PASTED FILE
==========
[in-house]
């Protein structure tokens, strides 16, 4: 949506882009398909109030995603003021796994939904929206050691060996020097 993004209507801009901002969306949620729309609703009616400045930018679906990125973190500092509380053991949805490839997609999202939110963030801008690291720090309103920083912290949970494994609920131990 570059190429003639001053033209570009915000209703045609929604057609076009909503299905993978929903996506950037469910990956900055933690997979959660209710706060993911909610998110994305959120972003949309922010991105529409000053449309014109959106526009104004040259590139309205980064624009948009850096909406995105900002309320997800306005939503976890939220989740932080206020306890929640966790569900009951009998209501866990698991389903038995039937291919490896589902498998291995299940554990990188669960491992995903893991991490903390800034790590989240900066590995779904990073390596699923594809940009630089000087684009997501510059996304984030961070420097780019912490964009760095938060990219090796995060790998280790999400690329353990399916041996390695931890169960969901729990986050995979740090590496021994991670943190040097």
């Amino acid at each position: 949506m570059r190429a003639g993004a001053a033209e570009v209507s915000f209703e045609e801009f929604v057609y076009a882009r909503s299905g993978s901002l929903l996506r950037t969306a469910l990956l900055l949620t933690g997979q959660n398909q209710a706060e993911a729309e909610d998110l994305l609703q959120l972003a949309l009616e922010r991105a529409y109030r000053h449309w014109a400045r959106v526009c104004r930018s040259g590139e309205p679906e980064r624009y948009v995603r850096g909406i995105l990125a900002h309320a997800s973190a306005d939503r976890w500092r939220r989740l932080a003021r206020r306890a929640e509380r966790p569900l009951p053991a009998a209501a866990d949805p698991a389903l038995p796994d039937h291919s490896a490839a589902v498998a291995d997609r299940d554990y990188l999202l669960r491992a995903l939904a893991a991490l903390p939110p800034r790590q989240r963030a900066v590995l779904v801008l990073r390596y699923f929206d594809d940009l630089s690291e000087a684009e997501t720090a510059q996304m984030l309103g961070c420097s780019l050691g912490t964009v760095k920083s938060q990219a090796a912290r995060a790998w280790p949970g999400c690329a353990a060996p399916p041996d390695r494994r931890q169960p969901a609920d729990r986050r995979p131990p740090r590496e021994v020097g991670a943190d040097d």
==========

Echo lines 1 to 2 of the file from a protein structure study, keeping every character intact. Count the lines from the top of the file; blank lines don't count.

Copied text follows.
[in-house]
């Protein structure tokens, strides 16, 4: 949506882009398909109030995603003021796994939904929206050691060996020097 993004209507801009901002969306949620729309609703009616400045930018679906990125973190500092509380053991949805490839997609999202939110963030801008690291720090309103920083912290949970494994609920131990 570059190429003639001053033209570009915000209703045609929604057609076009909503299905993978929903996506950037469910990956900055933690997979959660209710706060993911909610998110994305959120972003949309922010991105529409000053449309014109959106526009104004040259590139309205980064624009948009850096909406995105900002309320997800306005939503976890939220989740932080206020306890929640966790569900009951009998209501866990698991389903038995039937291919490896589902498998291995299940554990990188669960491992995903893991991490903390800034790590989240900066590995779904990073390596699923594809940009630089000087684009997501510059996304984030961070420097780019912490964009760095938060990219090796995060790998280790999400690329353990399916041996390695931890169960969901729990986050995979740090590496021994991670943190040097």